While Adams Jr. was the first black member of the Nebraska Unicameral, his predecessors in the Nebraska legislature include Matthew O. Rickets (first elected in 1892), John Andrew Singleton (first elected in 1926) and Dr. Aaron Manasses McMillan (first elected in 1928). Adams married Constance Singleton in 1931, Constance was the daughter of Guy Singleton and Blanch Ellen Braxton. Guy was the brother of John Andrew and the son of Millard F. Singleton.


Adams was initially a criminal lawyer and occasionally was involved in civil rights cases. In one case, he sued a restaurant who initially refused to serve him and his wife. When the police came and told the restaurant that the law required the restaurant to serve the Adams', the restaurant proceeded to serve a hamburger with an "inedible" amount of salt. Adams was initially told by the police that they didn't have civil rights complaint forms, and so he had to type up his own. Eventually the case went to court and Judge Lester Palmer found the restaurant guilty and ordered a fine of $40. The complaint was and the fine rescinded when the restaurant agreed to change its policy. In another incident, Adams was arrested for refusing to move to the Jim Crow section in the balcony of a movie theater. When he arrived at the station, the Police Chief (Robert Samardick) released Adams and reprimanded the officer.[1] Adams was also active in the National Association for the Advancement of Colored People.[7] Later in life, he worked as a real estate lawyer.[1] Adams was the first second-generation black lawyer in Nebraska and less than two years out of law school saw a case before the Nebraska Supreme Court.[8]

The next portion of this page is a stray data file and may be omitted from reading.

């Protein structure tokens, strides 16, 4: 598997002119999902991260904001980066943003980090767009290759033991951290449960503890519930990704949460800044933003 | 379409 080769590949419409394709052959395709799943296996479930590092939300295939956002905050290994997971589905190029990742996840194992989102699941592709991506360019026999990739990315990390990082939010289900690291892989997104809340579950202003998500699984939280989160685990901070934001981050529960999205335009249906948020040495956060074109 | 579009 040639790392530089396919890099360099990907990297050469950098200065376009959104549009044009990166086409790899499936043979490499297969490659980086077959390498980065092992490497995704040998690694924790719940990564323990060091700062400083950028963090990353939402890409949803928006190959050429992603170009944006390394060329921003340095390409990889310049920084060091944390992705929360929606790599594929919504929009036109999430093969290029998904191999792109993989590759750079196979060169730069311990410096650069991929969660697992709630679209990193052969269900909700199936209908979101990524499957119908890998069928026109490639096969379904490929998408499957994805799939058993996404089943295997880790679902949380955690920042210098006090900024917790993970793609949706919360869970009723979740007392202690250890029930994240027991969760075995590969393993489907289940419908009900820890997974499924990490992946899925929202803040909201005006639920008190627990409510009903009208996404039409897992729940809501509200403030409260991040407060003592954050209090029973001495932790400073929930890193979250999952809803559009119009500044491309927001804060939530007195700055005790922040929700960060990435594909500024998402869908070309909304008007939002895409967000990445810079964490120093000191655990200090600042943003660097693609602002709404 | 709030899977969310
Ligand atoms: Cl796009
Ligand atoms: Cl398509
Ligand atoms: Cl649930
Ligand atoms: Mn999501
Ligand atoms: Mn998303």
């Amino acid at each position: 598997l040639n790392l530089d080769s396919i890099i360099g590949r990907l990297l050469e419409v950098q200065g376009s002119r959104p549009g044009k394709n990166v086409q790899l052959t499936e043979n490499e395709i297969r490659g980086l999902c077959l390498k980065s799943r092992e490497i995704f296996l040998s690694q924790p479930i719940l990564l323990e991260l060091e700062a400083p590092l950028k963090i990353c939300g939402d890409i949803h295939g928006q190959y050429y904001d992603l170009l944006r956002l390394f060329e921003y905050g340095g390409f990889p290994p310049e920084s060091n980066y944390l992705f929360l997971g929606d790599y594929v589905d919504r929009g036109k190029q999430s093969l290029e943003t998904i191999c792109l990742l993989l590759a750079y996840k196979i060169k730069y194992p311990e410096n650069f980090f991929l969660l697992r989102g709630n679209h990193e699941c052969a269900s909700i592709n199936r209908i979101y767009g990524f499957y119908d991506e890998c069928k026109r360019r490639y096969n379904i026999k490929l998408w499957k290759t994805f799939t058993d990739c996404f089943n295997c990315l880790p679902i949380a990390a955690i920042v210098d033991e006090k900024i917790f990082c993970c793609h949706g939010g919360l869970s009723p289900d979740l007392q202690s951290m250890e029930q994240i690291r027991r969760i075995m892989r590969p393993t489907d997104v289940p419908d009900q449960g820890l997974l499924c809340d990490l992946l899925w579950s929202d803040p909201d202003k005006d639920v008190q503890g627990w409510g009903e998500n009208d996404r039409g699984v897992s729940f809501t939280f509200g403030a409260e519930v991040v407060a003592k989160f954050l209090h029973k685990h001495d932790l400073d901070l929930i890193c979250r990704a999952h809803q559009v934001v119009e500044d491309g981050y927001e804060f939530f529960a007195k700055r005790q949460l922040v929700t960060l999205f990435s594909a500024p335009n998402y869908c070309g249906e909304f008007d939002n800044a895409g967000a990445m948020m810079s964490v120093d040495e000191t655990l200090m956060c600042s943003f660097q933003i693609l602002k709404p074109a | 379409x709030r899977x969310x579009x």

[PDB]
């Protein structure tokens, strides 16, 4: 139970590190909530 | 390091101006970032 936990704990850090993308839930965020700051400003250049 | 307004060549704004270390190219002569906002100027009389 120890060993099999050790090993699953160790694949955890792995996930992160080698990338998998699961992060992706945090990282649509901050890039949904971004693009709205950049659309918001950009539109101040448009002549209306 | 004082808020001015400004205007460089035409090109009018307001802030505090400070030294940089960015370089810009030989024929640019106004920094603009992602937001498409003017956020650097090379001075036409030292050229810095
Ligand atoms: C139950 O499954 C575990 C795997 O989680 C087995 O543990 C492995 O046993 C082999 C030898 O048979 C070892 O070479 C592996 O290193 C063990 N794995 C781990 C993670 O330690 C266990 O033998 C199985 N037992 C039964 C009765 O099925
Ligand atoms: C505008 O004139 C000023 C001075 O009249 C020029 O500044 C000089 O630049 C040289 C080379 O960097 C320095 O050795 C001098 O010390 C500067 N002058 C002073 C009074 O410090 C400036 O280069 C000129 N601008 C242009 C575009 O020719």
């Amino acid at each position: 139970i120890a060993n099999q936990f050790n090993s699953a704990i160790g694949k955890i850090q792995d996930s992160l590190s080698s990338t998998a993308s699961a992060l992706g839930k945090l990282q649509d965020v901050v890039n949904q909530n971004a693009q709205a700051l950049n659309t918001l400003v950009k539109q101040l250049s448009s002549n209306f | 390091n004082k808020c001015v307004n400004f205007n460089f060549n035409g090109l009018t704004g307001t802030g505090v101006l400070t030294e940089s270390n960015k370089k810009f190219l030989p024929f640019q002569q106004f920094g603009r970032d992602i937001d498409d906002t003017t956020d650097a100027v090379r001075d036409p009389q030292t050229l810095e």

John Adams Jr.'s first campaign for the state legislature was in 1932 when he ran in the tenth district against Democrat Edward J Dugan (Adams received 1,402 votes against Dugan's 2,594 in a democratic landslide).[9] In 1934 he won the election in the Ninth District Election against incumbent Democrat Johnny Owen and policeman Dan Phillips (1,308 votes to 1,207 and 1,183).[10] He replaced Democrat Johnny Owen who was first elected in 1933.[11] Owen's Republican predecessor in the ninth was Republican John Andrew Singleton, a black dentist with whom Adams had previous political involvement, forming the Consolidated Negro Political Organization in March 1933. The organization also included on its executive council John O. Wood, Andrew Stuart, and Harry Anderson.[12]